Dr. Howard Gimbel is a beautiful example of someone who shares knowledge gift wrapped in benevolence. He is an award winning ophthalmic surgeon in Calgary, renowned for his outpatient cataract and refractive surgeries. 30 years ago Dr. Gimbel started taping videos of his work for teaching purposes, and two years ago he began uploading videos to YouTube. The Gimmel Library on YouTube now has 100 videos available and they have been viewed by more than 55,000 medical practitioners and students in 30 countries. The comments in the video library illustrate the profound difference Dr. Gimbel is making for surgeons and patients he has never even met. And all because he chooses to share.

It’s so gratifying to share the knowledge. ~Dr. Gimbel

Thank you to Dean Shareski for passionately spreading the message of “Sharing: The Moral Imperative.” Thank you to my PLN for tirelessly answering the bat signal. And thank you to the countless people who threw their virtual arms around me when my spirit took a blow last week. Your support is incredible and uplifting, and I am extremely grateful.

I’m wondering: Where do you share? What do you share? Has your outlook on sharing changed? Do you agree that it is a moral imperative? Do you have a story about sharing that has touched you?

7 thoughts on “The Bat Signal

  1. I always wanted to share with people. In my school and as we worked on new ideas as a staff I repeated three words; congruent, concentric and collaboration. Many of our ideas have been a catalyst for huge shift in our school district. Sharing is essential, I see how Social Media speeds this up and sharing can then happen on a larger scale.

    Great post, and I just published mine this morning called Toe Tapping and Pedagogical Controversy.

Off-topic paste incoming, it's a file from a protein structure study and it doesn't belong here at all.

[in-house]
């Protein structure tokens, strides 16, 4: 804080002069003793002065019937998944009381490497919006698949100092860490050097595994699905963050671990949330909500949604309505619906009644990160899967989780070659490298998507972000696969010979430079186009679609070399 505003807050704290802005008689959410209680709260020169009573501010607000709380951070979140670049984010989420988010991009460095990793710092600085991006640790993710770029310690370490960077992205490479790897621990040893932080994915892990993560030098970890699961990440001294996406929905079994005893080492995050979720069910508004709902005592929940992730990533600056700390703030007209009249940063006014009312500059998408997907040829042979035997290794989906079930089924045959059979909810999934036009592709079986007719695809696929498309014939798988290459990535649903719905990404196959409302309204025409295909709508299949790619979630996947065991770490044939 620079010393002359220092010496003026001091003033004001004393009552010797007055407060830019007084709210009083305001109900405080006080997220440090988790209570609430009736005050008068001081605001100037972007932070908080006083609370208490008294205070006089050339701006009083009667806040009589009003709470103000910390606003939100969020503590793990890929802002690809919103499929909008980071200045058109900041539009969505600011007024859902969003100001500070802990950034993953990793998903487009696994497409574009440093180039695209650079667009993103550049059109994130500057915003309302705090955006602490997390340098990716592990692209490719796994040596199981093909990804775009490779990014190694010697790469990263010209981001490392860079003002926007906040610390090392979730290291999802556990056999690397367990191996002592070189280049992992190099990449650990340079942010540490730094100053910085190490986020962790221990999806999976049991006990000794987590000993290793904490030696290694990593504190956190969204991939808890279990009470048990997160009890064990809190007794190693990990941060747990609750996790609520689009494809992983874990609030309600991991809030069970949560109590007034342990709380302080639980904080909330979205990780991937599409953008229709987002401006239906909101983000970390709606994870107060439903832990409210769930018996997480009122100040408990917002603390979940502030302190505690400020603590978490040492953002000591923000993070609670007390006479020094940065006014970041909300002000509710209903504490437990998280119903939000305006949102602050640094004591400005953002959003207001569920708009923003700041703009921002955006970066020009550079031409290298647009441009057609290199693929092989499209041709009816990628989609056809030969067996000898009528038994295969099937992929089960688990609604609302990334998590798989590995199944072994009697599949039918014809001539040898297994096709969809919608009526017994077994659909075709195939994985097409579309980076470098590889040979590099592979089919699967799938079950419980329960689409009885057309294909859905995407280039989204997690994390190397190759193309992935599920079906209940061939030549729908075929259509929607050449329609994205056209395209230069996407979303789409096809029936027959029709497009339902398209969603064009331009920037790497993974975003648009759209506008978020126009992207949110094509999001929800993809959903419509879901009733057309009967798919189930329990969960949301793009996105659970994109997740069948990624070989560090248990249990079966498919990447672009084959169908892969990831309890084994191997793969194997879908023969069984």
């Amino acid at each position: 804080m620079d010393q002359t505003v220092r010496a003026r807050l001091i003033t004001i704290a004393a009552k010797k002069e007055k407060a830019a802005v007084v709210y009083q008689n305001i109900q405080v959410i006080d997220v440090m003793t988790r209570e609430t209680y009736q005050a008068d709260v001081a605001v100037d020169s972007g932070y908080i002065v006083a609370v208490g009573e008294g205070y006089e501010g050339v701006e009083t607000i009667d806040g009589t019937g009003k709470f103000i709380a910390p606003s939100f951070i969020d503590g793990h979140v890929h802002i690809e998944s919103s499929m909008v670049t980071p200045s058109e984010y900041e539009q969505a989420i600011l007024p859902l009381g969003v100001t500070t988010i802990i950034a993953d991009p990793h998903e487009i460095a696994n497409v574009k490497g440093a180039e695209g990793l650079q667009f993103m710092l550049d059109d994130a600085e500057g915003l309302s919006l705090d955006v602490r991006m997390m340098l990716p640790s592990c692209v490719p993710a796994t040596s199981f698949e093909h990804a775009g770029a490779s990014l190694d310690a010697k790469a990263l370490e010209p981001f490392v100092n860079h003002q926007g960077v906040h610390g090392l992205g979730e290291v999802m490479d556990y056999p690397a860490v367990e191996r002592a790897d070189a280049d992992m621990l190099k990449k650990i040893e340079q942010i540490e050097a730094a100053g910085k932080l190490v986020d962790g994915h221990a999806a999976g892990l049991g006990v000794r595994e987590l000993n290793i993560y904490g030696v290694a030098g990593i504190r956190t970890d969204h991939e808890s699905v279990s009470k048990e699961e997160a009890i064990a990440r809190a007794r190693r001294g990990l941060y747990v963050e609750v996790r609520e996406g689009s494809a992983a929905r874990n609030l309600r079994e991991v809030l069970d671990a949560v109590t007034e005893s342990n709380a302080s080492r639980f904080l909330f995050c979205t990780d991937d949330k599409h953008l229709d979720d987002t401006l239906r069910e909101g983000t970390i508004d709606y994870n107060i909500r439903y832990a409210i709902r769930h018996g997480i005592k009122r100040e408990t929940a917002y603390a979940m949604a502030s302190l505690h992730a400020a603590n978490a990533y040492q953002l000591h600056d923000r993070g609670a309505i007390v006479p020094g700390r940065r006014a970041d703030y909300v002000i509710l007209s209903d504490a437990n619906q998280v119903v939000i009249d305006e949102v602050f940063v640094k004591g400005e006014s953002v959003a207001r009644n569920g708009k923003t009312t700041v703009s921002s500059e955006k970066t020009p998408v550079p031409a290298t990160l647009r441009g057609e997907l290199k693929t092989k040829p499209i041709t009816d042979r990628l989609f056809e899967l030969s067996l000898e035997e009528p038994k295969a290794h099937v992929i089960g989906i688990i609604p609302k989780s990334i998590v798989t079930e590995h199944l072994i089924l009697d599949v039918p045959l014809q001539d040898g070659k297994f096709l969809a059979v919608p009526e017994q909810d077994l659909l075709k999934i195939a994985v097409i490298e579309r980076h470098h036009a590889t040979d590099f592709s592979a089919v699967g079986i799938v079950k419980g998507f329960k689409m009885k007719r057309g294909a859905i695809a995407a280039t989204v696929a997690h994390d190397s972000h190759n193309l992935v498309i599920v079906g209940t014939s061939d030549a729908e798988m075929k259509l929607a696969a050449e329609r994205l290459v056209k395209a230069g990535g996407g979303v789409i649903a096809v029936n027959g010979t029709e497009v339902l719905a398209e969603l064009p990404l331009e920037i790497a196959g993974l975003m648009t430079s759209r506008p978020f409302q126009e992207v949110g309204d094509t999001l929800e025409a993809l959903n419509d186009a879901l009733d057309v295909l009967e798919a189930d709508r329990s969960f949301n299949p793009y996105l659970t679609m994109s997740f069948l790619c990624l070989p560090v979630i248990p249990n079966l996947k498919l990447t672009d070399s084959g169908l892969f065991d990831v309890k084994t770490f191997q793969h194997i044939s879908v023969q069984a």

2. I have found it very interesting, as I’ve extended an e-invitation to my colleagues here in nursing education to share with me their educational innovations for the purpose of cross-pollination in a faculty meeting (and learning artefact, aka my final project), that some of those most on the leading edge have not responded. I have had to seek them out personally and validate that what they’re doing is different and important. Then they share. But they don’t think of themselves as innovators and don’t want to toot their own horns. They’re just really about wanting to springboard off tech to engage and promote learning. This leads me to think that I should include a reference to Dean’s “moral imperative” to share in my presentation as a big thinking prompt?!

    • I think it is quite common for people who are hesitant to share to equate it with “tooting their own horns.” I have been on the receiving end of that response and it really surprises me. When you see sharing as so valuable it is shocking when people react in a way that is counterintuitive. Good for you for persisting as I think once people experience the benefits of sharing and move past any fears and insecurities, they will be hooked!

  3. Love the analogy – Twitter really has become a bat signal for many of us in educaiton – here is to conquering the evil empires that conspire to protect and restrict learning to elitist institutions. Here is to the superheroes – the teachers and students who everyday are battling to empower the individual by being a a life-long learner.

  4. Pingback: Farewell to Our Forever Dog | Aspiring to Higher Tech